Abstract: “Sustained dietary changes are likely to yield substantial health benefits for people of all ages, both ‘optimal’ and ‘workable’ diets; at the same time, the earlier in life dietary changes are expected to begin, the greater the benefit bigger.”
Keywords: Plant, Diet
Related products for this article: Plant based
A recent study published in the journal PLOS Medicine found that eating a plant-based diet, especially early in life, was associated with extending an individual’s lifespan by up to 10 years. With an estimated 11 million deaths each year due to dietary risk factors, and 255 million people dying due to dietary causes that affect life expectancy, researchers in Norway hope to better understand how sustainable dietary differences affect life expectancy.
Using the Global Burden of Disease Study (GBD) — a collection of data that attributes disease mortality to a variety of individual foods — the researchers created a computer model to determine how well people eating a typical Western diet compare to the “optimal diet.” Differences in life expectancy. The researchers defined the latter as “a substantially higher intake of whole grains, legumes, fish, fruits, and vegetables than a typical diet, while also including small amounts of nuts, and reducing red and processed meats, sugar-sweetened beverages, and refined Cereal Intake”.
The researchers found that starting at age 20, a consistent intake of an optimal diet increased life expectancy by 10.7 years for American women and 13 years for men. Later in life, switching to an optimal diet also had a positive impact on life expectancy, adding 8 and 8.8 years of life for women and men over 60, respectively. Even at age 80, switching to an optimal diet can increase life expectancy by an average of 3.4 years. The Western and Optimal Diets were compared to the “feasibility” diet, which is characterized by something in between. The researchers found that young adults who switched to this diet also increased their life expectancy by 7 percent or more.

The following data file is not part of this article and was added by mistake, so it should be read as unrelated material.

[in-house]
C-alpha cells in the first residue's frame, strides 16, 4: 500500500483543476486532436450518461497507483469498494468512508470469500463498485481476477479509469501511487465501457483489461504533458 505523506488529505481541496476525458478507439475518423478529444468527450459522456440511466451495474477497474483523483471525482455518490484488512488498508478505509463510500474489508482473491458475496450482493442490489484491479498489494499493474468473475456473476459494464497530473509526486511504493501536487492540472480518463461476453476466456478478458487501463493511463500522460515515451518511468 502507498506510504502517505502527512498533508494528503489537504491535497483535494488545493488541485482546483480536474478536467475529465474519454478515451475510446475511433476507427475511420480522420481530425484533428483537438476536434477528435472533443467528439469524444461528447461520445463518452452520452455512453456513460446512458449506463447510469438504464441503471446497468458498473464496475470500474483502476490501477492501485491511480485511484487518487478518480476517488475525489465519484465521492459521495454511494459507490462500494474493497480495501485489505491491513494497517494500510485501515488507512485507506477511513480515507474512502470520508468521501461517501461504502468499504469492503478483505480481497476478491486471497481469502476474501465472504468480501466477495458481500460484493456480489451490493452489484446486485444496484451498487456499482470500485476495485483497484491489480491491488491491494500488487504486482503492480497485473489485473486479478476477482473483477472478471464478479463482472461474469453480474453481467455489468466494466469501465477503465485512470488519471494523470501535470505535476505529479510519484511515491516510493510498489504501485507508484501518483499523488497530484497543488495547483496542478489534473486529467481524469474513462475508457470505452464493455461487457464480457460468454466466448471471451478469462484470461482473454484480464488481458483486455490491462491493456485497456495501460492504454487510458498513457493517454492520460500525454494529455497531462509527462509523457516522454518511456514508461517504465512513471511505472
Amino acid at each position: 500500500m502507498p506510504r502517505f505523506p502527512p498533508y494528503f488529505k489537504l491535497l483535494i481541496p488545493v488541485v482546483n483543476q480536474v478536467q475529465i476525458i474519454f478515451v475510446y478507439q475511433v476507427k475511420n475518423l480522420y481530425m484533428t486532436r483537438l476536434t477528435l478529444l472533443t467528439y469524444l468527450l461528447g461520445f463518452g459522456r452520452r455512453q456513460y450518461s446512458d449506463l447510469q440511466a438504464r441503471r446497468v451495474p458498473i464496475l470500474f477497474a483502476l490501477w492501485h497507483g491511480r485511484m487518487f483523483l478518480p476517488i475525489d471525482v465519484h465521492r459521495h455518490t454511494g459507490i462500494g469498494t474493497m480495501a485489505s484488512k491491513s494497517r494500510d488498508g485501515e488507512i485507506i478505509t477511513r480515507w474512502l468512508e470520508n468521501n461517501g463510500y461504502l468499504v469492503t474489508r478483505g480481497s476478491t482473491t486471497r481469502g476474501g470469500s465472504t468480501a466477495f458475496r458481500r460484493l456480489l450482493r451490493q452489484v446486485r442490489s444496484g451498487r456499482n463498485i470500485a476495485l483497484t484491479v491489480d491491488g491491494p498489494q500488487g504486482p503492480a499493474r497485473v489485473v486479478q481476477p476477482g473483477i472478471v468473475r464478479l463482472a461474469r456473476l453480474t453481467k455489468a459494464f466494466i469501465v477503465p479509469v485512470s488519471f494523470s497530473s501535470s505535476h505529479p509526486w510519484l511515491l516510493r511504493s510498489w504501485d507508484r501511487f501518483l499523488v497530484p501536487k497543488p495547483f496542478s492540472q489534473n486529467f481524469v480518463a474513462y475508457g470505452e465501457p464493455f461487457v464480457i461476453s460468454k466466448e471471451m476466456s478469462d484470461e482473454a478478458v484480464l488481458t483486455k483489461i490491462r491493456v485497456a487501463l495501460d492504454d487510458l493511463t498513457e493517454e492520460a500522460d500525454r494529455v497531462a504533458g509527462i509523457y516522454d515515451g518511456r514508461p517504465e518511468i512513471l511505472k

The biggest reason for the increase in life expectancy is eating more beans, whole grains and nuts, and less red and processed meat, the study said. Although the researchers focused on the United States, the results for China and Europe in their study were also very similar.
In their conclusion, the study authors write:
“Sustained dietary changes are likely to yield substantial health benefits for people of all ages, both ‘optimal’ and ‘workable’ diets; at the same time, the earlier in life dietary changes are expected to begin, the greater the benefit bigger.”
In addition to publishing their study, the researchers created a tool called TheHealthy4Life Calculator to help health professionals, policymakers and the public better understand the impact of diet on life expectancy.
Other Research Supports Plant-Based Diets for Longevity.
The new study supports earlier research in the areas of diet and life expectancy. A study by researchers at the University of Michigan School of Public Health also used GBD to develop the Healthy Nutrition Index (HENI), which quantifies the marginal health effects of more than 5,800 foods—measured in minutes of healthy life lost or gained , the findings ranged from a loss of 74 minutes to an increase of 80 minutes. This way of looking at the impact of food on life expectancy yielded similar results to the Norwegian study – fruits, cooked grains, ready-to-eat cereals and non-starchy mixed vegetables had the greatest gains, while those with processed meats (e.g. hot dogs, burgers, breakfast sandwiches, etc.) and sugar-sweetened beverages) were associated with reduced life expectancy.
Additionally, diets high in animal products have been linked to an increased risk of diseases such as heart disease, the leading cause of death in the world. A study published last year in the scientific journal Frontiers in Nutrition examined the long-term effects of following a ketogenic diet. Typically, ketogenic diets provide short-term benefits for weight loss, but long-term followers of animal-product-heavy diets (severely restricting carbohydrate intake) expose themselves to higher rates of heart disease, LDL cholesterol build-up, Risk of kidney failure, Alzheimer’s disease, diabetes and cancer.